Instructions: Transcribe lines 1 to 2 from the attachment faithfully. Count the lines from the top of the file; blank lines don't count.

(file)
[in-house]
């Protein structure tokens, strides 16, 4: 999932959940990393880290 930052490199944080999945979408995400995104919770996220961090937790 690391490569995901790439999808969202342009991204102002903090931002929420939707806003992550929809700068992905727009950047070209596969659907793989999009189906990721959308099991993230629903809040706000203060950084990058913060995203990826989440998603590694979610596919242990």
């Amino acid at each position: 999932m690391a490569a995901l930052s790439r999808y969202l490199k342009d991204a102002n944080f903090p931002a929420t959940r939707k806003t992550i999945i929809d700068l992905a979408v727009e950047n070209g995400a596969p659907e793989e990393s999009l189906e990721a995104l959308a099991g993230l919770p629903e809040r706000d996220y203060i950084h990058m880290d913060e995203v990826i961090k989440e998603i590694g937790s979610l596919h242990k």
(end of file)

[in-house]
């Protein structure tokens, strides 16, 4: 999932959940990393880290 930052490199944080999945979408995400995104919770996220961090937790 690391490569995901790439999808969202342009991204102002903090931002929420939707806003992550929809700068992905727009950047070209596969659907793989999009189906990721959308099991993230629903809040706000203060950084990058913060995203990826989440998603590694979610596919242990």